[...] Yes, it's great, this voice says, but might another product be greater? In this way Wallace expands the problem of use value and taste Karrier encountered: pursuing exhange value, especially as financial instruments grow more "advanced," almost inevitably leaves the body and feelings behind. On the personal level, "It's great" is the voice of a depressive denying his condition, but allowed to dictate the entire nation's conception of value, the forces of "It's great" are what produce the mania of pricing and stock-market crashes and widespread unhappiness. Wallace is preparing for Infinite Jest, where depression and a consumer culture of limitless, greater-and-greater choices will prove mutually reinforcing and utterly disastrous.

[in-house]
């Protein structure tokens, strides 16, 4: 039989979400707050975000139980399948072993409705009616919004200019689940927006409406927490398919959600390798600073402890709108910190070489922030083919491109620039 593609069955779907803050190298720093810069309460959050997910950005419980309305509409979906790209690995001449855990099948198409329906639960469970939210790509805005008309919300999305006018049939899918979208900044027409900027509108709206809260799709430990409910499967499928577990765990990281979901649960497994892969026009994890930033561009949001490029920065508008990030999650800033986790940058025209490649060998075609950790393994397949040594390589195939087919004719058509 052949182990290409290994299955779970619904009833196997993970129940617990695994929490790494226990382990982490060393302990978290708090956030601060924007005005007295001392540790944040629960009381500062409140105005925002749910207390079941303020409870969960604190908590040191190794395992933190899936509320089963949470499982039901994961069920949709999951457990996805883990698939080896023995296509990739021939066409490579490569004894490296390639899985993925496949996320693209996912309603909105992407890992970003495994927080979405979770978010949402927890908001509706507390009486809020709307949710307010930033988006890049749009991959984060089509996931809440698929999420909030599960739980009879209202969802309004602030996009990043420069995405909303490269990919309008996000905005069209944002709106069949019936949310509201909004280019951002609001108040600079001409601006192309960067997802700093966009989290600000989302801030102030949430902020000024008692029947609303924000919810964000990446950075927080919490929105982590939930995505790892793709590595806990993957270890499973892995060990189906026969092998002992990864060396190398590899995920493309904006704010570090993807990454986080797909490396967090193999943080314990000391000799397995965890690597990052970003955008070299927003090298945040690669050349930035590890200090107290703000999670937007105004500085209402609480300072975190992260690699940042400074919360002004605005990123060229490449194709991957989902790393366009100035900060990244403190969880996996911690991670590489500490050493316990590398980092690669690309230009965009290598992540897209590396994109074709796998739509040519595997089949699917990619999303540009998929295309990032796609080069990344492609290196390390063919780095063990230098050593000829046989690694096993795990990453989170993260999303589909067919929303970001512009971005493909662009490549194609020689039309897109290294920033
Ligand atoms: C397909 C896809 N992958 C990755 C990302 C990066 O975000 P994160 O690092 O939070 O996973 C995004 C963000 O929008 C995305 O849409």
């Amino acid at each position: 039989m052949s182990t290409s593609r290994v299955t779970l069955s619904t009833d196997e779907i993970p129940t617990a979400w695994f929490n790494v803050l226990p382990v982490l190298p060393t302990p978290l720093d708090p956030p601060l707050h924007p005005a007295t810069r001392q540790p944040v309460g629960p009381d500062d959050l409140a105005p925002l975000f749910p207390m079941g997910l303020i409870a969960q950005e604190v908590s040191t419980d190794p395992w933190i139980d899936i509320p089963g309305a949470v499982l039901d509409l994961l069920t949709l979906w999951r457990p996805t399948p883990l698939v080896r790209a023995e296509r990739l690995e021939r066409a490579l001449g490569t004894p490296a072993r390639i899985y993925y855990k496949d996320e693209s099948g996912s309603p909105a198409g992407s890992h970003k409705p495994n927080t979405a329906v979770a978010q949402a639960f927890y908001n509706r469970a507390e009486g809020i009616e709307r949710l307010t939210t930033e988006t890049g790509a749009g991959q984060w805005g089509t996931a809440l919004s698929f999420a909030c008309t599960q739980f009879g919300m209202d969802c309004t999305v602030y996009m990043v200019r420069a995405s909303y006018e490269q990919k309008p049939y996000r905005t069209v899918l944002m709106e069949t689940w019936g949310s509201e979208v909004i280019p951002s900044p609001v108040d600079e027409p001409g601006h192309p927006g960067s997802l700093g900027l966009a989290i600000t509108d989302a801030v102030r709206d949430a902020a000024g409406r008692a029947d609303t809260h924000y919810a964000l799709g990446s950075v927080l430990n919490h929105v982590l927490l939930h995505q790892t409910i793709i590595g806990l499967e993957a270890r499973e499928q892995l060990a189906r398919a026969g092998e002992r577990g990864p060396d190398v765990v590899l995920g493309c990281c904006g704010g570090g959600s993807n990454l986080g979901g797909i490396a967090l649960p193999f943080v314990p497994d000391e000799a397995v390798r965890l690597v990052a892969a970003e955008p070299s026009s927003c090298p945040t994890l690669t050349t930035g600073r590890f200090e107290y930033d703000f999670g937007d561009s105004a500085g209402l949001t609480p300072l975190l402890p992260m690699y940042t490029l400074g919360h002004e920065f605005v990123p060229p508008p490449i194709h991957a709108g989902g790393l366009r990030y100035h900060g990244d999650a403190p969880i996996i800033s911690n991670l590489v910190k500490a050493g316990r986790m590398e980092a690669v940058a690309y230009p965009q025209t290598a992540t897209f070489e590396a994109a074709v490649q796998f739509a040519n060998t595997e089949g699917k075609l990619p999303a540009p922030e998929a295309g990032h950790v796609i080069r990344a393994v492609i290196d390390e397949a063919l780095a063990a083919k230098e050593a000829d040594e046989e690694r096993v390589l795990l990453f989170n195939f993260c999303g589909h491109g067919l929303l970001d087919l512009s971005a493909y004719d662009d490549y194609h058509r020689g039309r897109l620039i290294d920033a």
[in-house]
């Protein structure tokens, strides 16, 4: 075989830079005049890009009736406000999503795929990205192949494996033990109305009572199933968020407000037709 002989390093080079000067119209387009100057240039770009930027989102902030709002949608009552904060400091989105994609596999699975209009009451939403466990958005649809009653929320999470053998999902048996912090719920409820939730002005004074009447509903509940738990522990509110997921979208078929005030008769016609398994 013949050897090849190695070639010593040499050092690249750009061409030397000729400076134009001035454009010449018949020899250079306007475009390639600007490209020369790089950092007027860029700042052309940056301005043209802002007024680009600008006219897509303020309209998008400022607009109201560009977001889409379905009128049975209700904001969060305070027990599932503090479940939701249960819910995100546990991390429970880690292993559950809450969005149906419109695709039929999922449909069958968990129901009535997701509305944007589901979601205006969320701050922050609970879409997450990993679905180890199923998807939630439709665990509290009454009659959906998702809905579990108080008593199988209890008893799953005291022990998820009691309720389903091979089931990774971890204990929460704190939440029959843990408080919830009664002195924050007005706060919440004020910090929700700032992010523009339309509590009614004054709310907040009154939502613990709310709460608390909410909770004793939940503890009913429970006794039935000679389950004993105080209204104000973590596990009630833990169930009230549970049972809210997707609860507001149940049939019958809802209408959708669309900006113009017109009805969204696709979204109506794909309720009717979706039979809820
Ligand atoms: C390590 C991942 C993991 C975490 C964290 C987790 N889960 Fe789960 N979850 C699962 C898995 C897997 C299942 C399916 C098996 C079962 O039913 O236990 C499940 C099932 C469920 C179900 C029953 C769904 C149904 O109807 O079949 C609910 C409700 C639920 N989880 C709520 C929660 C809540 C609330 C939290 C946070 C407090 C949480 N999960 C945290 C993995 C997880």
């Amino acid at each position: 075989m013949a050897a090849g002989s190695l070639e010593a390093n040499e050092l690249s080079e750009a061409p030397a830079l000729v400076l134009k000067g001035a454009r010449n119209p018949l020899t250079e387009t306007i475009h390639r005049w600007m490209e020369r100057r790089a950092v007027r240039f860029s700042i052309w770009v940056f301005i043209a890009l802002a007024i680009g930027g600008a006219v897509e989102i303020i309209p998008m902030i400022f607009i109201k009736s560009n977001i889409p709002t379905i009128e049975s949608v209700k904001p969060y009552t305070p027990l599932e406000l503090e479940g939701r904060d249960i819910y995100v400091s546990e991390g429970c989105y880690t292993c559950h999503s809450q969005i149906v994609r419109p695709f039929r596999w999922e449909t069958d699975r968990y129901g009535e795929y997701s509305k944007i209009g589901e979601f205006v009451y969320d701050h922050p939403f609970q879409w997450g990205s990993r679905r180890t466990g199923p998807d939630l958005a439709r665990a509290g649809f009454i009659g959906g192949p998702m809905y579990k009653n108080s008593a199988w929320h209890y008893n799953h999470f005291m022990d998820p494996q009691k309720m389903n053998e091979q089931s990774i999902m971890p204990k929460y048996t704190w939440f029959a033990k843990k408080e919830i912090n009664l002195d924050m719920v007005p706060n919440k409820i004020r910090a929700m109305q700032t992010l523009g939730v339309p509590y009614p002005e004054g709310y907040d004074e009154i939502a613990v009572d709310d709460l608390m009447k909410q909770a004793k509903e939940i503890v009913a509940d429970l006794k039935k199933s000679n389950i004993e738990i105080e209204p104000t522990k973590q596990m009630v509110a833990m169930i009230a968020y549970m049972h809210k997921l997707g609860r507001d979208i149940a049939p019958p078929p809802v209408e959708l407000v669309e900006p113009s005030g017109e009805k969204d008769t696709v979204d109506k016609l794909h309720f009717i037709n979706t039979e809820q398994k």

about a character saying "It's great" in "Crash of '69" (and bizarrely contrasting it with God seeing that it was good) ... seems like BS to me